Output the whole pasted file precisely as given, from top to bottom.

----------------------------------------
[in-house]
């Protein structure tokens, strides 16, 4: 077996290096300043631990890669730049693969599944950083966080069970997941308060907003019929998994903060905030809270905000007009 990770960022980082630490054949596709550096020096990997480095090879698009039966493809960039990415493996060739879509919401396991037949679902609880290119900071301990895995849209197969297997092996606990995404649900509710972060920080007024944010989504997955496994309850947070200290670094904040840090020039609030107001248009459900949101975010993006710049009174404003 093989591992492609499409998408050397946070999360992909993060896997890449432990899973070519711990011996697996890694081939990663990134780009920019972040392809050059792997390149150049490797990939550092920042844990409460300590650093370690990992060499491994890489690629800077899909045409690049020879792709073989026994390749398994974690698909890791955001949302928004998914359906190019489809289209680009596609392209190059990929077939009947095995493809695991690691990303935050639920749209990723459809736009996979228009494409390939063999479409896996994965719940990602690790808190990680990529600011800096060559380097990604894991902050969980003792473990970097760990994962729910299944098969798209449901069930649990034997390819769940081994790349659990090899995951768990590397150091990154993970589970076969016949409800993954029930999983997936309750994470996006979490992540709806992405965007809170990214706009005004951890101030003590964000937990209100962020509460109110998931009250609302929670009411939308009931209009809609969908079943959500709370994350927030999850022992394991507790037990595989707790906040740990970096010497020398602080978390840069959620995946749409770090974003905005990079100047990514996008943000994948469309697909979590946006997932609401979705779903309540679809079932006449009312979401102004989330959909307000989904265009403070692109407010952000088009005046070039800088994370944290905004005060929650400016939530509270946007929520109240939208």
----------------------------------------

[in-house]
């Protein structure tokens, strides 16, 4: 077996290096300043631990890669730049693969599944950083966080069970997941308060907003019929998994903060905030809270905000007009 990770960022980082630490054949596709550096020096990997480095090879698009039966493809960039990415493996060739879509919401396991037949679902609880290119900071301990895995849209197969297997092996606990995404649900509710972060920080007024944010989504997955496994309850947070200290670094904040840090020039609030107001248009459900949101975010993006710049009174404003 093989591992492609499409998408050397946070999360992909993060896997890449432990899973070519711990011996697996890694081939990663990134780009920019972040392809050059792997390149150049490797990939550092920042844990409460300590650093370690990992060499491994890489690629800077899909045409690049020879792709073989026994390749398994974690698909890791955001949302928004998914359906190019489809289209680009596609392209190059990929077939009947095995493809695991690691990303935050639920749209990723459809736009996979228009494409390939063999479409896996994965719940990602690790808190990680990529600011800096060559380097990604894991902050969980003792473990970097760990994962729910299944098969798209449901069930649990034997390819769940081994790349659990090899995951768990590397150091990154993970589970076969016949409800993954029930999983997936309750994470996006979490992540709806992405965007809170990214706009005004951890101030003590964000937990209100962020509460109110998931009250609302929670009411939308009931209009809609969908079943959500709370994350927030999850022992394991507790037990595989707790906040740990970096010497020398602080978390840069959620995946749409770090974003905005990079100047990514996008943000994948469309697909979590946006997932609401979705779903309540679809079932006449009312979401102004989330959909307000989904265009403070692109407010952000088009005046070039800088994370944290905004005060929650400016939530509270946007929520109240939208």